Personally, I am a citizen of the greatest country in the world, the United States of America. My allegiance is to the USA first and foremost. As part of my profession I took an oath to uphold the laws of this State and protect the Constitution of the United States. I will trust that the American people will elect the person they seem fit to lead this Country based on informed decision, and not on the sentiments of a bunch of spineless Europeans.

And while I too believe that diplomacy should come first, my fear is that Barack will be Jimmy Carter part two. When diplomacy fails, I want a leader that will take action. In my opinion I don't think that Barack is that person.
 
Old 09-23-2008, 10:06 AM
 
53 posts, read 299,058 times
Reputation: 62
rossc,

Come on!!! With the Toyota Prius selling like hot cakes in this Country, do you really think Ford does not want to sell that car here?

The problem is that the engine manufacturing plant is in the UK. It would cost billions of dollars to build a plant in the U.S. not to mention the cost in labor. (Thank you U.A.W.)
You can also thank the wacky Greenies that dislike diesel fuel. California is a prime example. They are now just allowing the sale of diesel VWs, which get great gas mileage.

Again, business is meant to make a profit...not hand out charity. It's just not in Ford's best interest to sell the car here because of cost, not because they are in the pocket of the oil companies.
 
Old 09-23-2008, 10:17 AM
 
271 posts, read 903,370 times
Reputation: 215
Baconator, please re-read the paragraph of mine you have quoted. You will note that I ask whether the citizens of other countries are making up my mind for me as to who I will vote for. Note that my answer is "No."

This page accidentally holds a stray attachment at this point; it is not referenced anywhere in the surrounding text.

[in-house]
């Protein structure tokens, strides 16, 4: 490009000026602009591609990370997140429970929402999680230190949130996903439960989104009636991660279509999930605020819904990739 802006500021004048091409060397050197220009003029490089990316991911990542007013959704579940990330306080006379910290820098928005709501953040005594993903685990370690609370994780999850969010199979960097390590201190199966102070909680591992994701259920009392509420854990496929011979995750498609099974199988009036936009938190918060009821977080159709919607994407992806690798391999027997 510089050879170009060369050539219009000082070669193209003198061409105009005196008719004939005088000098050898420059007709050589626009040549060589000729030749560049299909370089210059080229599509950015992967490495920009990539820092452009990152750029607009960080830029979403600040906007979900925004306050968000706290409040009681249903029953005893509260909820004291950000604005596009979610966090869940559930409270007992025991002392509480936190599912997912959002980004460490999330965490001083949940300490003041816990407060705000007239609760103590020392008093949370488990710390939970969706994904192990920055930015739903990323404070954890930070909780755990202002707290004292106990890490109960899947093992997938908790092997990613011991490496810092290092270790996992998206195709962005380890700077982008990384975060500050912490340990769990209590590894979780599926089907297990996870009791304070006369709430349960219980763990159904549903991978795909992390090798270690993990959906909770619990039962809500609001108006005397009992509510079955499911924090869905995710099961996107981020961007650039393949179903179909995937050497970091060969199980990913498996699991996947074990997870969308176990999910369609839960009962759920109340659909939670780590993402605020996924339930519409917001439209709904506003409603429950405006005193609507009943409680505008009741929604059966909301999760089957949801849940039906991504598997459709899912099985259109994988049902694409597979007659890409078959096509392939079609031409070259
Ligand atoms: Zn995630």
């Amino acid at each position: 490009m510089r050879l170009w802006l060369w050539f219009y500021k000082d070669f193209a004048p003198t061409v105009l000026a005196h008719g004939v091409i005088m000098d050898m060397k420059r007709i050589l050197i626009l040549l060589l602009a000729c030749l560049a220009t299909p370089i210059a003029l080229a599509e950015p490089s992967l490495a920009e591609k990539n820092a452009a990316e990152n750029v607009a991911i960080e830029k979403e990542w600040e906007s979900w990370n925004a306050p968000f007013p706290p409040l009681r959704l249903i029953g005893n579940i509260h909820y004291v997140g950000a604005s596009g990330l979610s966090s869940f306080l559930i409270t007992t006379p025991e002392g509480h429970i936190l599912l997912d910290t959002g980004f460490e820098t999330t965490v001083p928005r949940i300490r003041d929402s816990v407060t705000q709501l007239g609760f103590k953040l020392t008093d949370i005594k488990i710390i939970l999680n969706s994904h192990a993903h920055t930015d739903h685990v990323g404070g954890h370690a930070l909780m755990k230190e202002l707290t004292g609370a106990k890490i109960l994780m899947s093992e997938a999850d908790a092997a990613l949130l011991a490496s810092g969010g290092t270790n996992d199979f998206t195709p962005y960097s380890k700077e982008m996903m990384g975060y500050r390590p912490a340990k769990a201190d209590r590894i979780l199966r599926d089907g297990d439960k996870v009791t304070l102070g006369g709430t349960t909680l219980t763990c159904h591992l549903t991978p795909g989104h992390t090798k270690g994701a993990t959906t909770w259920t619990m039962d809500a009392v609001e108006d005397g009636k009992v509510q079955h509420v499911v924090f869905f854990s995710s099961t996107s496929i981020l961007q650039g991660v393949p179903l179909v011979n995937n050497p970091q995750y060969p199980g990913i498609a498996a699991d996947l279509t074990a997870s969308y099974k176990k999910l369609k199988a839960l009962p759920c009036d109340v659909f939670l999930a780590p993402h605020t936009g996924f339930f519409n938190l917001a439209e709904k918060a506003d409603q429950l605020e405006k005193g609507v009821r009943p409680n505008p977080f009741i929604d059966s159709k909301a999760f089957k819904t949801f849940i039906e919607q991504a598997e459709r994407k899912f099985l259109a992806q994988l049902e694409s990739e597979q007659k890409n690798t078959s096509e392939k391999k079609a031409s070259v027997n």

I, too, am a citizen of this wonderful country and I care greatly about its future.

I do not, however, think it wise to insult other people who share this planet with us, especially as I think that many of that "bunch of spineless Europeans" are, in ways that truly count, excellent people.
 
Old 09-23-2008, 10:32 AM
 
1,905 posts, read 2,180,794 times
Reputation: 543
Quote:
Originally Posted by rossc View Post
The government was, and maybe still is, offering huge tax incentives for US companies to move manufacturing overseas. A friend of mine got close to $1m in tax incentives to close 2 of his plastics plants and move them to china. It was common knowledge 8 years ago when they thought the economy was bullet proof.

Great then you can name a company that was given our tax money to move. If you could give us their name, I would like to bring this up with my congressman. After checking the facts of course.
 
Old 09-23-2008, 10:37 AM
 
1,905 posts, read 2,180,794 times
Reputation: 543
Quote:
Originally Posted by rossc View Post
It's not just Washington. Heard on the news that Ford is releasing a new Fiesta diesel that gets 65MPG, but guess what? It won't be available in the US. How much do you think the oil companies paid ford to keep that car out of the US market?